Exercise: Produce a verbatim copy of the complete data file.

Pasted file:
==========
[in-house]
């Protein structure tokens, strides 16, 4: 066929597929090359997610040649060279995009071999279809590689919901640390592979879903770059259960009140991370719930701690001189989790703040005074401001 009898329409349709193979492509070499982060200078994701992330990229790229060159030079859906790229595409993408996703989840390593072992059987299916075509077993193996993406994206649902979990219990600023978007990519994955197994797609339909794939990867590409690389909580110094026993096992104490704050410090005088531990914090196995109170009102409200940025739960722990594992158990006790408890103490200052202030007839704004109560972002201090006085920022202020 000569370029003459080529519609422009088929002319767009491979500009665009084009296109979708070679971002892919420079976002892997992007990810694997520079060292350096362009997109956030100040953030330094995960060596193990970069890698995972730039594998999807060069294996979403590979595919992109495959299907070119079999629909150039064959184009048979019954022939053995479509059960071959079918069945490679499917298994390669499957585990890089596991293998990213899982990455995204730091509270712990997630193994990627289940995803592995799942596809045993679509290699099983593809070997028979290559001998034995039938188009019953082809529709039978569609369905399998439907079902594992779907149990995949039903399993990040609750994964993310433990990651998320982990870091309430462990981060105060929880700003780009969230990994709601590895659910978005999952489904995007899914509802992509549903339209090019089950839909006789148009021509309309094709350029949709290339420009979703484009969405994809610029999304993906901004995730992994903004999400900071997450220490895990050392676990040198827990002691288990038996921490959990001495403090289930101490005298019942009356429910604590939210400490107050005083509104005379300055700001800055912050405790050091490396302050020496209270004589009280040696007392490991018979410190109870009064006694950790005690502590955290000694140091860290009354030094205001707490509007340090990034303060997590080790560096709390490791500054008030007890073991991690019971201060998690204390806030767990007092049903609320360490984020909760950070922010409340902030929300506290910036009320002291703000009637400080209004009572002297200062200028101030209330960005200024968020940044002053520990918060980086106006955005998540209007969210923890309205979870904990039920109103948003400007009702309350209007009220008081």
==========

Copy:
[in-house]
């Protein structure tokens, strides 16, 4: 066929597929090359997610040649060279995009071999279809590689919901640390592979879903770059259960009140991370719930701690001189989790703040005074401001 009898329409349709193979492509070499982060200078994701992330990229790229060159030079859906790229595409993408996703989840390593072992059987299916075509077993193996993406994206649902979990219990600023978007990519994955197994797609339909794939990867590409690389909580110094026993096992104490704050410090005088531990914090196995109170009102409200940025739960722990594992158990006790408890103490200052202030007839704004109560972002201090006085920022202020 000569370029003459080529519609422009088929002319767009491979500009665009084009296109979708070679971002892919420079976002892997992007990810694997520079060292350096362009997109956030100040953030330094995960060596193990970069890698995972730039594998999807060069294996979403590979595919992109495959299907070119079999629909150039064959184009048979019954022939053995479509059960071959079918069945490679499917298994390669499957585990890089596991293998990213899982990455995204730091509270712990997630193994990627289940995803592995799942596809045993679509290699099983593809070997028979290559001998034995039938188009019953082809529709039978569609369905399998439907079902594992779907149990995949039903399993990040609750994964993310433990990651998320982990870091309430462990981060105060929880700003780009969230990994709601590895659910978005999952489904995007899914509802992509549903339209090019089950839909006789148009021509309309094709350029949709290339420009979703484009969405994809610029999304993906901004995730992994903004999400900071997450220490895990050392676990040198827990002691288990038996921490959990001495403090289930101490005298019942009356429910604590939210400490107050005083509104005379300055700001800055912050405790050091490396302050020496209270004589009280040696007392490991018979410190109870009064006694950790005690502590955290000694140091860290009354030094205001707490509007340090990034303060997590080790560096709390490791500054008030007890073991991690019971201060998690204390806030767990007092049903609320360490984020909760950070922010409340902030929300506290910036009320002291703000009637400080209004009572002297200062200028101030209330960005200024968020940044002053520990918060980086106006955005998540209007969210923890309205979870904990039920109103948003400007009702309350209007009220008081």